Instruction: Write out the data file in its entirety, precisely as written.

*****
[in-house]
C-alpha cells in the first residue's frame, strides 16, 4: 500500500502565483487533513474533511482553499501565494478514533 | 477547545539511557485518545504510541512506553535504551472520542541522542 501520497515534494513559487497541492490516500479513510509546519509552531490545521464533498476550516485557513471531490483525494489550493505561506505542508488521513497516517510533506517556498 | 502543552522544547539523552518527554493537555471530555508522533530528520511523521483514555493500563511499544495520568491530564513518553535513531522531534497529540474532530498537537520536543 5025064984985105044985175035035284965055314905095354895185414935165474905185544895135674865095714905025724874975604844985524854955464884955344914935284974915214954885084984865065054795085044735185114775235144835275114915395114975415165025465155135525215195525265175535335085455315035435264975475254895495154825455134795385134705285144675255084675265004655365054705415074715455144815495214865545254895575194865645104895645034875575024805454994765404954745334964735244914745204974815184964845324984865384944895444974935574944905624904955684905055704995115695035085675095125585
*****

[in-house]
C-alpha cells in the first residue's frame, strides 16, 4: 500500500502565483487533513474533511482553499501565494478514533 | 477547545539511557485518545504510541512506553535504551472520542541522542 501520497515534494513559487497541492490516500479513510509546519509552531490545521464533498476550516485557513471531490483525494489550493505561506505542508488521513497516517510533506517556498 | 502543552522544547539523552518527554493537555471530555508522533530528520511523521483514555493500563511499544495520568491530564513518553535513531522531534497529540474532530498537537520536543 5025064984985105044985175035035284965055314905095354895185414935165474905185544895135674865095714905025724874975604844985524854955464884955344914935284974915214954885084984865065054795085044735185114775235144835275114915395114975415165025465155135525215195525265175535335085455315035435264975475254895495154825455134795385134705285144675255084675265004655365054705415074715455144815495214865545254895575194865645104895645034875575024805454994765404954745334964735244914745204974815184964845324984865384944895444974935574944905624904955684905055704995115695035085675095125585